As companies continue to seek new opportunities abroad, gaining alignment amongst their teams is essential. This alignment isn’t easy and takes better communication, better collaboration and an improved understanding of regional culture and target market. When done well, the results can be impressive.
Unfortunately, lack of alignment between sales and marketing organisations can limit the team’s ability to reach their full potential and most importantly handicap a companies potential to effectively meet their internal revenue targets.
Although most executive teams understand this basic concept, most underestimate the need to have deep conversations about how to provide an internal framework to address such challenges.
When implementing marketing strategy outside of a company’s HQ, it’s imperative to do more than just translate the same collateral used by their HQ teams. Marketing materials and approaches will need to be different from region to region, and country to country.
Know your markets
The most important first step is to truly analyse the target market, competitive landscape and decide if the target market is truly ready for the solution. If deemed appropriate, the marketing and sales teams should move forward and begin to build-out a mini-business plan that provides the framework for active discussion and collaboration.
Gaining insight from both of these teams is critical, if the company wants to have a success roll-out into the new country. In addition, the company should also begin to think about the best ways to protect the corporate brand and ensure it is not misused after entering the new market.
Today, most companies utilise spreadsheets and emails to manage this global conversation. However, leading organisations are turning to a new breed of Cloud applications that help their distributed teams collaborate and debate the best approach to entering a new country.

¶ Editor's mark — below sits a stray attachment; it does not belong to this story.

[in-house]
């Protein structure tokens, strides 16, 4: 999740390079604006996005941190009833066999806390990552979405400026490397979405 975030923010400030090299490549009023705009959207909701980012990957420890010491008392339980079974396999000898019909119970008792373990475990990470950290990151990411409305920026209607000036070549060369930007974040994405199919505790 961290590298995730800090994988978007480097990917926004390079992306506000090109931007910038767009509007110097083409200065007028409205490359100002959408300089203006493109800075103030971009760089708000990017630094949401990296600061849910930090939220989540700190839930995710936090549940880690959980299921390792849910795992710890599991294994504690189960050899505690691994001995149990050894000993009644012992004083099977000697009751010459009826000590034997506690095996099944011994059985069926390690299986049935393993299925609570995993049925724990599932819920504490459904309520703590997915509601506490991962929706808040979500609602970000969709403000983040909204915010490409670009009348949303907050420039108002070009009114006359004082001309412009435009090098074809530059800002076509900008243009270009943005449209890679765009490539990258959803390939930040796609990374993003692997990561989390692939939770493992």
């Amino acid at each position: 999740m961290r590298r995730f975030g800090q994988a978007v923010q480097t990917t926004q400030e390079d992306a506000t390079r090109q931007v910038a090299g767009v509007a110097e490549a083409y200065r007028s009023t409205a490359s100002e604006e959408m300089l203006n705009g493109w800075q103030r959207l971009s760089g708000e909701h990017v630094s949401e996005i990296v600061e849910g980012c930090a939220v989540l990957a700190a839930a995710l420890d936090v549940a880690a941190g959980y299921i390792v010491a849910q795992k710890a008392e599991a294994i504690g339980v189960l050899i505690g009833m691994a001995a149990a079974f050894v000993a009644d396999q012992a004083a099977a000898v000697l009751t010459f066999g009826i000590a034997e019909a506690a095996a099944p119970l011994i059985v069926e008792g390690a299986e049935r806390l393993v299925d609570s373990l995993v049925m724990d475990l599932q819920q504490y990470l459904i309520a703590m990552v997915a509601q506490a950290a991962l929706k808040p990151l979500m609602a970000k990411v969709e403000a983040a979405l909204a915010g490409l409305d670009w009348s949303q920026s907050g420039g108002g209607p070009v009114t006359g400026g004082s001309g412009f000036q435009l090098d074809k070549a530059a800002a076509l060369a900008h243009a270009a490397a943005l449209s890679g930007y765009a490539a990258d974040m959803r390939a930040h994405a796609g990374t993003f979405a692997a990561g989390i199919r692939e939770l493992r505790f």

The main reason this is critical is simple - if what is dictated from headquarters doesn’t match the region’s sales and marketing team’s expectation, the result may be the opposite of what is expected.
Instead of having a tight rein on the corporate positioning and brand, salespeople in other regions take it upon themselves to “fix” the marketing to be more appropriate for their needs.
That said if a company provides a flexible framework for these teams to collect and disseminate market data, in real-time, marketing teams can introduce new content, collateral and sales tools to continue to improve the overall sales process and customer experience.
Avoid the machines
A 2010 IDC report cited what it named the 80/20 rule, stating "up to 80% of the content [that] marketing generates is not used by sales, even though a lot of it is specifically created for sales and channel enablement."
This is interesting not only because the marketing teams are creating content that the sales teams don’t find useful, but if this is the case, chances are any multi-lingual content your company is producing isn’t used effectively as well.
In short, if you aren’t creating an environment that allows the teams to test, implement, and re-test, then your company is at an extreme disadvantage. It is a waste of time, resources and effort.
Worse than not localising at all is when marketing materials have been machine-translated. In these cases, they are not only poorly translated, but the person at headquarters who had them translated actually thinks they have delivered something usable. While they check a box completed on their to-do list, the unfortunate marketing and sales representatives in the other regions are left to fend for themselves.